“The match was stubbornly fought out from the very start, but it could not be described as a particularly brilliant exposition of the national game. It might also be mentioned that there was at times some dangerous and quite unnecessary drawing on the ball when the players were at close range, the result being that one of the Carrigtwohill men received an ugly injury to the head and could not take further part in the match.” At the finish the sides were level again, 3-4 to 4-1.
The second replay took place three weeks later in Cobh. The special match train from Cork was full, the weather was perfect, music of the Queenstown (Cobh) Workingmen’s Fife and Drum band rent the air and the game was another thriller.
Carrig started well and led by an early Billy Ahern goal, but Redmonds recovered to lead by 1-3 to 1-0 at the break. Just like the last day, however, Carrig put in a storming second half: “Carrigtwohill were not slow to equalise,” reported the Examiner, “and it then became practically a neck and neck race. Carrigtwohill charged their opponents‘ posts repeatedly and but for the splendid defensive work of Reilly the Reds would have come out of the contest with a big deficit. Then again, there were a large number of overs (wides) on the Carrigtwohill side and had their scorers been any way reliable there would have been an end to the battle after the first fifteen minutes of the final half-hour.
“The feature of the game, however, was that up to the last five minutes the issue hung in the balance until Carrig came along and shot (the winning) point. The Redmonds played a hard determined game but on the play it was apparent that they were up against a superior seventeen, for the score standing to the account of Carrigtwohill does not by any means represent the merits of their play. The final score was Carrigtwohill 2-3, Redmonds 1-5.”
Their semi-final opponents six weeks later were Aghabullogue, winners of the intermediate championship and the Mid-Cork league in 1910. Carrig were favourites to get through, but they flopped: “They gave a most disappointing display,” reported the Examiner. “Their forwards were afforded frequent scoring chances but they were completely off form. Aghabullogue played a determined game from the start and early in the second half it was apparent that they would qualify for the final.”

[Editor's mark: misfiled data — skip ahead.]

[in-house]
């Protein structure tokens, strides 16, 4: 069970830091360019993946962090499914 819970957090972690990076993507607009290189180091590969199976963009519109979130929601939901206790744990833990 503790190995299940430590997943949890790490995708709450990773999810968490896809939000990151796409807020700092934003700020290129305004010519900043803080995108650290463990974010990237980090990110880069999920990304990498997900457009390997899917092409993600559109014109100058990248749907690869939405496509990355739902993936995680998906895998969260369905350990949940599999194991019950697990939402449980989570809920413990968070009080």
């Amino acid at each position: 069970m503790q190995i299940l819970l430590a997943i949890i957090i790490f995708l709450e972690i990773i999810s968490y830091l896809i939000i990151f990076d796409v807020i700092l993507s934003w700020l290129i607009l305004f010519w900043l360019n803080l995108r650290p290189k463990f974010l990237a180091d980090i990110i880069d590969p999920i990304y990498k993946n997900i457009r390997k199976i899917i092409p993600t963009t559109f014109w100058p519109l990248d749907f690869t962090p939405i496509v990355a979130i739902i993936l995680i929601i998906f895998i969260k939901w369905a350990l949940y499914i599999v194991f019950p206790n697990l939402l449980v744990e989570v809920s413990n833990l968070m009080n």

Carrig played into the sun and against the wind in the first half and went in at the break trailing by 3-2 to 1-0. Carrig kept Aghabullogue scoreless in the second half, but they only added 1-1 to their own total and it wasn’t enough. Jimmy Kennedy and James Ahern scored Carrig’s goals; Tim ‘Killarney’ O‘Leary, William Barry, John O’Donovan and Billy Ahern were also absolved of blame in despatches.
Jer Fouhy (c), Patrick Fitzgibbon(vc), Wm Ahern, John Ahern, Matt Ahern, John S O’Donovan(g), Matt Fouhy, Billy Kennedy, Jim Grey, Tim O’Leary, David O’Flynn, Patrick Whelan, Michael Savage, Wm Fenton, Wm Barry, John Mulcahy, Jimmy Kennedy.
To help Aghabullogue’s preparation for the county final Carrig played their full championship team against them in a challenge match in aid of the Mogeely Church fund in early September. To confirm their lost opportunity Carrig won handily, 5-4 to 2-1, and were presented with a silver cup for their trouble. Aghabullogue later failed to score in the county final against Blackrock.
Almost certainly Carrig were weakened by arrogance. In the lead up to the semi-final Redmonds challenged Carrig to a match for a set of medals, to the value of €5.74, with the winners taking all of the gate receipts. After a long discussion at a specially convened general meeting Carrig accepted the challenge, on condition that the game wouldn‘t be played until after the county final. In Carrig minds, evidently, the semi-final was already won.
Carrig‘s second team made a promising start in the East Cork section of the middle grade championship, crushing Mogeely 4-3 to 0-1, but they fell in the next round to Ballymacoda. According to the Examiner Carrig were beaten even more convincingly than the 3-2 to 1-2 margin suggests.
Carrig: W Lawton, J Mulcahy, P Twomey, M Meade, P Cotter, G Cotter, M Galvin, J Fenton, M Mulcahy, J Horgan, P O’Connell, D Coughlan, C Donovan, J Kelleher, D Twomey, J Brien, J Lawton, P Hegarty.
Carrig‘s footballers were also entered in the middle grade and were drawn against Youghal’s second team. Bizzarely, that match was fixed for the same day and venue as Carrig’s middle grade hurling championship match. More bizzarely, Carrig fielded exactly the same team, with tragi-comic results. Carrig replaced their goalkeeper twice in the first half, both of the substituted men having let in soft goals. Youghal led by 3-2 to 0-0 at half time and added another 1-1 early in the second half, before, ten minutes into the half, some Carrig players had enough and left the field. There it ended.
With such a shabby attitude to the code it was no wonder that Billy Ahern played his football with Lees, even though he was Carrig’s county board representative. That year Ahern was picked on the Cork team that beat Waterford in the final of the Munster junior football championship. Unfortunately, there wasn’t an All Ireland dimension to the championship until the following year.